LineUp Analysis – Finding Your Best Defensive and Offensive Group

In a past blog post we discussed Advanced Lineup Analysis using Scoring Differential, in this post we are going to go one step further and find our best offensive and defensive lineups. To find our most efficient lineups we need to break down the points allowed, the points scored for each lineup and the total number of minutes they played together. This data is pretty easy to find in most college stats programs. Teams that don’t have a dedicated statistician will have some manual work to do but it is definitely doable . I recommend keying on a few specific lineups that you have a gut feeling might be the most efficient rather than trying to do your whole team. I tried to do the whole team as a high school coach and there were just way too many different lineups to keep up with. Pick a few lineups that play the significant minutes and go with that.

Once we have our data we are going to want to convert the total points scored and the total points allowed to “points allowed per minute” and “points scored per minute”. Here’s how:

Using Excel, convert your time to a decimal with the built-in function. Here are some directions based on the format you chose to track time.

When you have your minutes converted to a decimal just divide the total points allowed by your minutes in decimal form. Do the same for the total points scored Here is an example of some reports I make during the season. The green rows are just groups that play together a lot.

Defensive Lineups are broken down into Points Allowed Per Minute and Points Allowed per 40 Minute (Game) You can see in this example, our best defensive lineup gave up just over one point per minute and 41.4 points if they played the entire 40 minute game.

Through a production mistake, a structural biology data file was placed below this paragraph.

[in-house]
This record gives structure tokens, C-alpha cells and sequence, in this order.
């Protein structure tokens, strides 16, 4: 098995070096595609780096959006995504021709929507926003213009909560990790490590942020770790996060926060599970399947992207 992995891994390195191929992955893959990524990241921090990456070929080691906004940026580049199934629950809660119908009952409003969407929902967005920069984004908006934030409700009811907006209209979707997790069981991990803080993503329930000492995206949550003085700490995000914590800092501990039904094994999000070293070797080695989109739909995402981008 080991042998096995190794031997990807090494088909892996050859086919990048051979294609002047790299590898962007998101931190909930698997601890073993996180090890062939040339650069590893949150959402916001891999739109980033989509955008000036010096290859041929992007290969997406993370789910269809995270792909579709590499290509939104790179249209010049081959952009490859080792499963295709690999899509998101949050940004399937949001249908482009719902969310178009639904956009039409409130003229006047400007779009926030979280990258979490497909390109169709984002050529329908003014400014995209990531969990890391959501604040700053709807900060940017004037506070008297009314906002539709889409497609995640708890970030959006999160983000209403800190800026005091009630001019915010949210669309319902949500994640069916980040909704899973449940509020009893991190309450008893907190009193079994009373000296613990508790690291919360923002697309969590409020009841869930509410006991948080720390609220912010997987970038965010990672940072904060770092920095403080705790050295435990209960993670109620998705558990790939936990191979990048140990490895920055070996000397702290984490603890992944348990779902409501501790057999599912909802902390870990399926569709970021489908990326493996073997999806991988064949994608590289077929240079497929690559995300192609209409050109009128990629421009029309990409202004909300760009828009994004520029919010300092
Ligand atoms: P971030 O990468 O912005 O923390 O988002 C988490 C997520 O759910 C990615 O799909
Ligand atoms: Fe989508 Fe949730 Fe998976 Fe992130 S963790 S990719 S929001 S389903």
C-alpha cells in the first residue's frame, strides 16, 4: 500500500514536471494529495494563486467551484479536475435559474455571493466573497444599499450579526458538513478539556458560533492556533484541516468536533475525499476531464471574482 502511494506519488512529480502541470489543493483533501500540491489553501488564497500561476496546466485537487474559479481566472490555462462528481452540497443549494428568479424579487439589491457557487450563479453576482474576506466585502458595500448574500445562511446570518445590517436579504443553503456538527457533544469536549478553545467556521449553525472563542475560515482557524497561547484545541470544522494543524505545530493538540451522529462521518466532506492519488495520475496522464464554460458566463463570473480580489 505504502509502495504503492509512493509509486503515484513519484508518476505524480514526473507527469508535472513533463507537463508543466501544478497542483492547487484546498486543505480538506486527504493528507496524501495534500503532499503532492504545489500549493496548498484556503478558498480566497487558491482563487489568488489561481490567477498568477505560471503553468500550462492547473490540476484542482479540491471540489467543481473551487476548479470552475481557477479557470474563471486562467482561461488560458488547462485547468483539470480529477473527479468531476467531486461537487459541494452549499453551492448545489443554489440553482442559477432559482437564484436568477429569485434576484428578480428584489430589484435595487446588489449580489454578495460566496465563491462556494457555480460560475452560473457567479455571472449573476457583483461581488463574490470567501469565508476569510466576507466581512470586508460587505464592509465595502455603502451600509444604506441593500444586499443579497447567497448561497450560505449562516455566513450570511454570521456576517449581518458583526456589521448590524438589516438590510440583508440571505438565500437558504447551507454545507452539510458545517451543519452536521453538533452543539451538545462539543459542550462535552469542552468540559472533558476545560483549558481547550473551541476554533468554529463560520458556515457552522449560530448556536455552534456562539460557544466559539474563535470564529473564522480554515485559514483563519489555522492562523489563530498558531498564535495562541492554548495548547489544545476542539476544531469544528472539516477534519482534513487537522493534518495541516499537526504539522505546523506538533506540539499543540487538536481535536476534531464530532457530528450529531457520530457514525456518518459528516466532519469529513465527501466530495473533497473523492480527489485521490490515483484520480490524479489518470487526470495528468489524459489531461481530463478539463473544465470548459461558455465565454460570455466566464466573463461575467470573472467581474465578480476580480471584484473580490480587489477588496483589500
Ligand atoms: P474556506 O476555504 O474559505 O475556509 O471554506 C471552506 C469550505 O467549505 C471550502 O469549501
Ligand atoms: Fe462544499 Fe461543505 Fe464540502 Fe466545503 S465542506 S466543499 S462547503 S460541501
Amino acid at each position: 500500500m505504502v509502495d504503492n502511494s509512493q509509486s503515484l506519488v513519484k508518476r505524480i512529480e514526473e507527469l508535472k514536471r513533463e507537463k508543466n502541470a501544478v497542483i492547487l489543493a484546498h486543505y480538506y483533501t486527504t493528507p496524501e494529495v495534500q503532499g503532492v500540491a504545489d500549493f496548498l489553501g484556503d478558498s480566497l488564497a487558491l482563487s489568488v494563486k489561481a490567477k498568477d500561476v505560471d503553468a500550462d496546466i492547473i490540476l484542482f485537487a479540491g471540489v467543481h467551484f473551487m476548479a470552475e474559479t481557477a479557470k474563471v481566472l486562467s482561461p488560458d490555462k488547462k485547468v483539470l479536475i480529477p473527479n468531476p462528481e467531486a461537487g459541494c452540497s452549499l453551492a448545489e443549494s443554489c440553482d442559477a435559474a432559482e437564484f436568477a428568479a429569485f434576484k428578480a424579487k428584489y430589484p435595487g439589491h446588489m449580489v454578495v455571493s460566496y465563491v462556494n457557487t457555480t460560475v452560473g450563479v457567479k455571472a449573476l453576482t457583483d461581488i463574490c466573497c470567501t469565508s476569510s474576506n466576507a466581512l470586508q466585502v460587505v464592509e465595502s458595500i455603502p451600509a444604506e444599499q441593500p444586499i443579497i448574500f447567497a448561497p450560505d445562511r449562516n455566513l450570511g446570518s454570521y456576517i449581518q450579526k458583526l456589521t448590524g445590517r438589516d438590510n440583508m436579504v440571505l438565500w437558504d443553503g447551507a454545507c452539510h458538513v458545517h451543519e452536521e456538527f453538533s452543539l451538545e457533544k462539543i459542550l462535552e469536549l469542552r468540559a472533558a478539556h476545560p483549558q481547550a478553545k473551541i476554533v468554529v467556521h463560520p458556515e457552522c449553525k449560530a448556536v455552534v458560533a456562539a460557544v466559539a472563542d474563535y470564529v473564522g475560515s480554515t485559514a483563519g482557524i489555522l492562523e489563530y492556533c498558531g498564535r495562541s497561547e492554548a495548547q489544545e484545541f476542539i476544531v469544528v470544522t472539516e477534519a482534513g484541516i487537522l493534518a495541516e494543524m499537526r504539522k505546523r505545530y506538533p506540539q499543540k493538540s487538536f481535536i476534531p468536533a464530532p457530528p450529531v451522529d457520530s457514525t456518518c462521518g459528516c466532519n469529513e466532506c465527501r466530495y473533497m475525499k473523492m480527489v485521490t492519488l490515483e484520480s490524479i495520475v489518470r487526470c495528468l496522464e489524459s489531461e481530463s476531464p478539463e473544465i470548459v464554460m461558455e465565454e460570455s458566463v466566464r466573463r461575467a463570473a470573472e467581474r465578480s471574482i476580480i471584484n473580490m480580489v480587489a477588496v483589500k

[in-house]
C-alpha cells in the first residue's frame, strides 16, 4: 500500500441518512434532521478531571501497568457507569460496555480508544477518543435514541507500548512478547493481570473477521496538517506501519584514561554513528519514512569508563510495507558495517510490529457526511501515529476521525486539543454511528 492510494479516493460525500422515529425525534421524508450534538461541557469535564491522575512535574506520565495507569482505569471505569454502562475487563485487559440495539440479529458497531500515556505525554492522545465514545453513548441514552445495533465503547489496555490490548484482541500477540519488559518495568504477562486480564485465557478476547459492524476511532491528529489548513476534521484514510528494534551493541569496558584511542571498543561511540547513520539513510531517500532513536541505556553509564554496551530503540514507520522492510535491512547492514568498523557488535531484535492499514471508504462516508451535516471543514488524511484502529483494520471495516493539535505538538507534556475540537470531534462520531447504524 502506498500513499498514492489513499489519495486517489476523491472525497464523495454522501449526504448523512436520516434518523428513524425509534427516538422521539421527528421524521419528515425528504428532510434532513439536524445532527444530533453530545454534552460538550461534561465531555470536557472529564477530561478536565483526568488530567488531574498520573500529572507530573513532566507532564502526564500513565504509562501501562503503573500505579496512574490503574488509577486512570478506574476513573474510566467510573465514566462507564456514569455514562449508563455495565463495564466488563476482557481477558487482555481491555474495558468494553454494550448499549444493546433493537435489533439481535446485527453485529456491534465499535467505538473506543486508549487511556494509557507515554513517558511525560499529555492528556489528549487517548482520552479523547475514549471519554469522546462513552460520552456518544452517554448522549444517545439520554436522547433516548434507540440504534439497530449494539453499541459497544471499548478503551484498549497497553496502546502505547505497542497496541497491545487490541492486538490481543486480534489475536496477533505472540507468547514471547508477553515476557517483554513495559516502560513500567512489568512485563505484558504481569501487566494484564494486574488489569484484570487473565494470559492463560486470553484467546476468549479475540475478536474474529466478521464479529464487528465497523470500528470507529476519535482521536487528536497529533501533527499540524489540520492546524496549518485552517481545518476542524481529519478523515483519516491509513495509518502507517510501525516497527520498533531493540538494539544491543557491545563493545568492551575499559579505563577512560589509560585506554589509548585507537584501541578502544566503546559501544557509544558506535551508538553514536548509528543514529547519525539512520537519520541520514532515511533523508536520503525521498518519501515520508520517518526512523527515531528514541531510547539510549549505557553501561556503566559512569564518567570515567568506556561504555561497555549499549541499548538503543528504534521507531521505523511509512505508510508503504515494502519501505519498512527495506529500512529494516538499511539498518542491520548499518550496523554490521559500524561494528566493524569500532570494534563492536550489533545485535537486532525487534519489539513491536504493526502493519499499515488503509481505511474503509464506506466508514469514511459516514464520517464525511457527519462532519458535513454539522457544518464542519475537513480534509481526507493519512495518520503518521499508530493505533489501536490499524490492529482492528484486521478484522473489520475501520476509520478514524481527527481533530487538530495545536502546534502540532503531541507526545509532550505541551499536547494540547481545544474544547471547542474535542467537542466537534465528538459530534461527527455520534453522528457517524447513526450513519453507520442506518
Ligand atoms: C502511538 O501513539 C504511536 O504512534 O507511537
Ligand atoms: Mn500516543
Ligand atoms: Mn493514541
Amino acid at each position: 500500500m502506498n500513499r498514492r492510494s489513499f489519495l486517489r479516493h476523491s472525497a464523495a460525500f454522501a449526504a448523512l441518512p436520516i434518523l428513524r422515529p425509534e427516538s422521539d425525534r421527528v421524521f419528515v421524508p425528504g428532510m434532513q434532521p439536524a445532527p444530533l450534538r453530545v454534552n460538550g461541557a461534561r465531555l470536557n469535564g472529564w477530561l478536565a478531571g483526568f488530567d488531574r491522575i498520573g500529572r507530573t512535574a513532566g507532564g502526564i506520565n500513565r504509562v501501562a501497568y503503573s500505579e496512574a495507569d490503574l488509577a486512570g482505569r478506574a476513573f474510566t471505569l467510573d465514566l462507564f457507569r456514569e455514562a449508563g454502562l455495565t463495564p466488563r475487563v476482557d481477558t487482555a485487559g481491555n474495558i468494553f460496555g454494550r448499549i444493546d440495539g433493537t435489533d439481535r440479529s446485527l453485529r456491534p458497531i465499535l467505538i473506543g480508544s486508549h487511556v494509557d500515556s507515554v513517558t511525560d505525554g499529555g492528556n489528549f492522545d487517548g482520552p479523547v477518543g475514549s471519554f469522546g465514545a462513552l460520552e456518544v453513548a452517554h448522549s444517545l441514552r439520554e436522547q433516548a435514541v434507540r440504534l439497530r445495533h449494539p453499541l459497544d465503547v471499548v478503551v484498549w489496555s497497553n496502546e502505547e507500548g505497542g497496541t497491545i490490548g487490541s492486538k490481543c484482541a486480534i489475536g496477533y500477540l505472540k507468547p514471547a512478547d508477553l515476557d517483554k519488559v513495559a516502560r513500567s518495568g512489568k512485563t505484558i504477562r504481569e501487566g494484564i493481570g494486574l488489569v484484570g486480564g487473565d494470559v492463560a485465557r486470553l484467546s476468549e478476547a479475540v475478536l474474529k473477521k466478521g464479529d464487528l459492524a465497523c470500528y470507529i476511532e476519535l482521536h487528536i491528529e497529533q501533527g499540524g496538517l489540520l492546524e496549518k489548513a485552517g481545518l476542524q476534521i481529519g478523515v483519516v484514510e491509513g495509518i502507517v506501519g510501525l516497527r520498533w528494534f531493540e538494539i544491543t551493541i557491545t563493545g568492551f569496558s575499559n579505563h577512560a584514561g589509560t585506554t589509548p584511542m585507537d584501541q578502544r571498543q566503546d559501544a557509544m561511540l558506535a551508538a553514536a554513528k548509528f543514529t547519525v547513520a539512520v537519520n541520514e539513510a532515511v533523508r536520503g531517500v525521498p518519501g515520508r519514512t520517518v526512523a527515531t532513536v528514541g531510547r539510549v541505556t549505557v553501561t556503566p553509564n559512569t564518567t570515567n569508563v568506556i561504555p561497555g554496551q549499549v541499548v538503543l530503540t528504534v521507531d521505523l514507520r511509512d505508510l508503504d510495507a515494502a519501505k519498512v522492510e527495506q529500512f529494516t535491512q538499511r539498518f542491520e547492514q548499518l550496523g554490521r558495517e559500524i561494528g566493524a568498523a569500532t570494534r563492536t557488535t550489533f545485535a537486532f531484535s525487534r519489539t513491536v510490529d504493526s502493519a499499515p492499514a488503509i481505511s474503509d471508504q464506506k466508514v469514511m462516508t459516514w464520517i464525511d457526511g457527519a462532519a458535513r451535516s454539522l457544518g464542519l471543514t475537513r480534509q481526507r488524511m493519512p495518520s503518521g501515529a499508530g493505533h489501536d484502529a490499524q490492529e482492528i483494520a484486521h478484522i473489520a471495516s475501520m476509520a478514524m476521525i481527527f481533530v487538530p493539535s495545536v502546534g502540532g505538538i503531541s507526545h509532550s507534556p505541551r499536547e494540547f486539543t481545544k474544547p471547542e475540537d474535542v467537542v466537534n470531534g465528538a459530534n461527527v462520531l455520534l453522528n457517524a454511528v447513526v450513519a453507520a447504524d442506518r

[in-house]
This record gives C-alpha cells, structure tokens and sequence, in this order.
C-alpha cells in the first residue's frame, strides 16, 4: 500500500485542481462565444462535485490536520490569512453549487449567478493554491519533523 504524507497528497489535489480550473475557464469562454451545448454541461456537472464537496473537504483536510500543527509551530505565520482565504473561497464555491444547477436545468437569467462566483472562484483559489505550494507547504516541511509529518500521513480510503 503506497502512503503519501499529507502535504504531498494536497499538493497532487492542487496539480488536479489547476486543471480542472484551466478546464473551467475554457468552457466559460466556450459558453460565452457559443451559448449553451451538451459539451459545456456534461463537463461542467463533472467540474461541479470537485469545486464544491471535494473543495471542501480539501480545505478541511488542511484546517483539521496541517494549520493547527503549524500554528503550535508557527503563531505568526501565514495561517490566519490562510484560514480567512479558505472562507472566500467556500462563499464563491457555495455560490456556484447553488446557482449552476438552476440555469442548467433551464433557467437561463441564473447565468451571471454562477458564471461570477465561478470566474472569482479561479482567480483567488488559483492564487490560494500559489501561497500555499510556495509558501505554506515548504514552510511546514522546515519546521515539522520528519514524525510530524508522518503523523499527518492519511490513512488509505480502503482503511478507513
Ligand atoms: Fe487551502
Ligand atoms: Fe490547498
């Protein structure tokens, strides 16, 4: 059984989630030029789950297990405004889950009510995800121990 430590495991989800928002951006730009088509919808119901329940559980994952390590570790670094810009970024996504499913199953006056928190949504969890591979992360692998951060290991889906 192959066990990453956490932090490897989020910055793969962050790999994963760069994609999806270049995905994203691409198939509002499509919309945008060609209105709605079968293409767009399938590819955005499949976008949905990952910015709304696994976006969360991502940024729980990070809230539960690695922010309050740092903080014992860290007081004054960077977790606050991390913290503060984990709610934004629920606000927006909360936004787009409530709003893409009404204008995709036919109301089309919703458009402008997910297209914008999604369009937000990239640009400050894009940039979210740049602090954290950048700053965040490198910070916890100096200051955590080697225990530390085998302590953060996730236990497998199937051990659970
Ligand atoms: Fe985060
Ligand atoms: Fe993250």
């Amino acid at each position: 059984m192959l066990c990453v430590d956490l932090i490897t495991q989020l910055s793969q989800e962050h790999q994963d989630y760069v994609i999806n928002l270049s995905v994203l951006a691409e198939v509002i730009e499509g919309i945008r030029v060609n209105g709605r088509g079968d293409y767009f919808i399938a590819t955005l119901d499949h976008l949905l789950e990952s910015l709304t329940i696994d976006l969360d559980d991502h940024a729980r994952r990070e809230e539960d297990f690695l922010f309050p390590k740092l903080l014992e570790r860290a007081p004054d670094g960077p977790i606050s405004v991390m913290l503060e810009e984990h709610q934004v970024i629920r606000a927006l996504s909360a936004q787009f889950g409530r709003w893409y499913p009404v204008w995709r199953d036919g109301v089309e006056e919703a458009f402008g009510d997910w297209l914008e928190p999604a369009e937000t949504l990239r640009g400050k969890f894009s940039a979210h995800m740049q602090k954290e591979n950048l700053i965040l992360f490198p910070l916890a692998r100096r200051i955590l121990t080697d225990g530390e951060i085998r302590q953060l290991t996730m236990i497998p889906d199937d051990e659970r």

Offensive Lineups are broken down into Points Allowed Per Minute and Points Allowed per 40 Minute (Game). In this example you can see that our best offensive unit didn’t play together much (10.6 min) but when they did they averaged over 2.5 points per minute. It’s hard to make any concrete decisions with such limited data but it does give a reason to perhaps investigate the situation by playing that group together more. Additionally, these numbers can be misleading because the few minutes this group played together could have been against a lesser opponent. You will have to find your own perspective when doing these types of analysis.

Here are a few situations where I think this data could be valuable:

  • Stopping a run. If your team is getting scored on at will try your best defensive lineup for a few minutes
  • Can’t buy a bucket? Try one of your best offensive lineups
  • Late Game Situations – up two with ten seconds left maybe you come out of a timeout with your best defensive group?
  • Proving to player that your defense sucks when they are on the floor

Can you think of any other uses?

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